ROAD names for the new Royal Hospital Haslar could commemorate people who have historic links to the site.
The Haslar Heritage group said it was ‘delighted’ after being asked to provide the names of the roads and areas in Haslar, Gosport.
We were pleased to provide these names thereby ensuring that some of the names associated with Haslar would make their mark on Haslar.Eric Birbeck
The group was asked by Our Enterprise Haslar Ltd.
Member Eric Birbeck said: ‘We were pleased to provide these names thereby ensuring that some of those associated with Haslar would make their mark.
‘What we did not allow for was that some of the names would be passed over because they are already in use in the area.
‘It was a very difficult process and it took us about three to four months to arrive at our decision.’
‘The Terrace has always been known as this since the Haslar terrace was built behind it in 1798 and Governor’s Walk was always called this because the governor actually walked this route to and from the hospital and his office over the centuries.’
The Royal Hospital Haslar had a distinguished history providing medical care for the Royal Navy, armed forces and civilian patients throughout four centuries.
The heritage group aimed to celebrate this history by naming the roads and areas after people who helped design and build the hospital, and those who served in the hospital.
‘We as a group are all for Haslar,’ added Mr Birbeck.
‘We felt that we wanted to tell the story, history and heritage of the hospital when we named the roads.
‘Doing this was fantastic and we were so happy to do it. We were delighted.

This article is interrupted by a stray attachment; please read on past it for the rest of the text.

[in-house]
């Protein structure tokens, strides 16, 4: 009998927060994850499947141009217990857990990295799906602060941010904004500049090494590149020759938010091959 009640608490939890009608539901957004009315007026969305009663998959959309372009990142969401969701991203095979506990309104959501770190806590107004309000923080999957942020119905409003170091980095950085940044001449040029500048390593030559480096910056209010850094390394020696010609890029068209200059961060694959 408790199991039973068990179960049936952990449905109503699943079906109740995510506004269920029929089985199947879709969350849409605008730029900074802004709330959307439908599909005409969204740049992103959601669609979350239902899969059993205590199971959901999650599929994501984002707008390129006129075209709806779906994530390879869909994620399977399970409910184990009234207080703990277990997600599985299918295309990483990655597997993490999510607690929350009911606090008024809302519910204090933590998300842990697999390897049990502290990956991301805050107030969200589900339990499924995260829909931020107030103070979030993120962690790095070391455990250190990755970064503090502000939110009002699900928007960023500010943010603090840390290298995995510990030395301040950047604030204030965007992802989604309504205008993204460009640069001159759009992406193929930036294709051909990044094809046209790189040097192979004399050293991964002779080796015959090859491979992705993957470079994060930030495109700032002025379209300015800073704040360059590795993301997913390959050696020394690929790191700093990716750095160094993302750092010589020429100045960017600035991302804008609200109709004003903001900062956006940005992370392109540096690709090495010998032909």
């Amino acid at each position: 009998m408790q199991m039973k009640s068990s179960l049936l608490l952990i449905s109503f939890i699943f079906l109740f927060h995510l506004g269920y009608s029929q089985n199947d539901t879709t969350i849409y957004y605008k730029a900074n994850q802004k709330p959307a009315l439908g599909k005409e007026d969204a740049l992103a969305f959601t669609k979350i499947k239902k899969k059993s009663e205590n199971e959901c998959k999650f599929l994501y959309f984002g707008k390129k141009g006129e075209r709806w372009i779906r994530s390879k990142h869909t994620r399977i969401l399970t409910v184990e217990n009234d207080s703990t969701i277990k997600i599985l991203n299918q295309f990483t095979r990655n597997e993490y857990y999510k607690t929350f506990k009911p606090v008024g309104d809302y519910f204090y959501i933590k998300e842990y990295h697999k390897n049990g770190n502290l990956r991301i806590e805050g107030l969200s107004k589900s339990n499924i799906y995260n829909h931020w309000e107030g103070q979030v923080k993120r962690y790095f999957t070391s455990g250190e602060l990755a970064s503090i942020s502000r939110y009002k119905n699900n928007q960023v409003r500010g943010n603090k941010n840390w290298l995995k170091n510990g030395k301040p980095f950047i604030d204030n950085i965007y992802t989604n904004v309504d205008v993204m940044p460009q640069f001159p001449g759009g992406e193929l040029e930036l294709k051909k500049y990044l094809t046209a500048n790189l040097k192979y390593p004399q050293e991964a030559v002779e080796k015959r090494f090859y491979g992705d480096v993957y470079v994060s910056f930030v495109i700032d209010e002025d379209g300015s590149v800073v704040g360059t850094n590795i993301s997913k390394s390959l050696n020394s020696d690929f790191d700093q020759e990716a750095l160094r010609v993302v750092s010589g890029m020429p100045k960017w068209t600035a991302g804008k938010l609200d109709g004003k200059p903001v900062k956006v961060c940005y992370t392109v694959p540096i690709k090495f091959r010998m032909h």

‘This hospital has so much history behind it and these road names can be used to remember those who made this the place it is.
‘Sir John Richardson Avenue is an important one for me.
‘He travelled with John Franklin in search of the North West Passage between 1819 and 1822.’
The plans for the new roads’ names are currently being approved by Gosport council.
Contenders for road names
The Terrace: The road in front of Haslar terrace, built in 1798.
Governor’s Walk: The route the governor took.
Errol Court: The Errol Hall was opened in 1913 following a bequest from the widow of Cdr George Erroll.
Langdon Way: only non-Haslar name in respect of a director of the parent company who died recently.
Mackenzie Place: Eliza Mackenzie was sent to set up a naval hospital during the Crimean War.
Huxley Way: Thomas Henry Huxley, a naval surgeon, left Haslar in 1845 to work with Charles Darwin.
Wakely Drive: Sir Cecil Pembrey Grey Wakeley served as a surgeon during the Second World War.
Loblolly Lane – The boys who worked in the sickbays of the 18th century.
Sir John Richardson Avenue: Sir John Richardson served at Haslar from 1838 to 1852.
James Lind Avenue: James Lind, a physician at Haslar in 1758.
Jacobsen Gardens – Theadore Jacobsen was the architect of Haslar.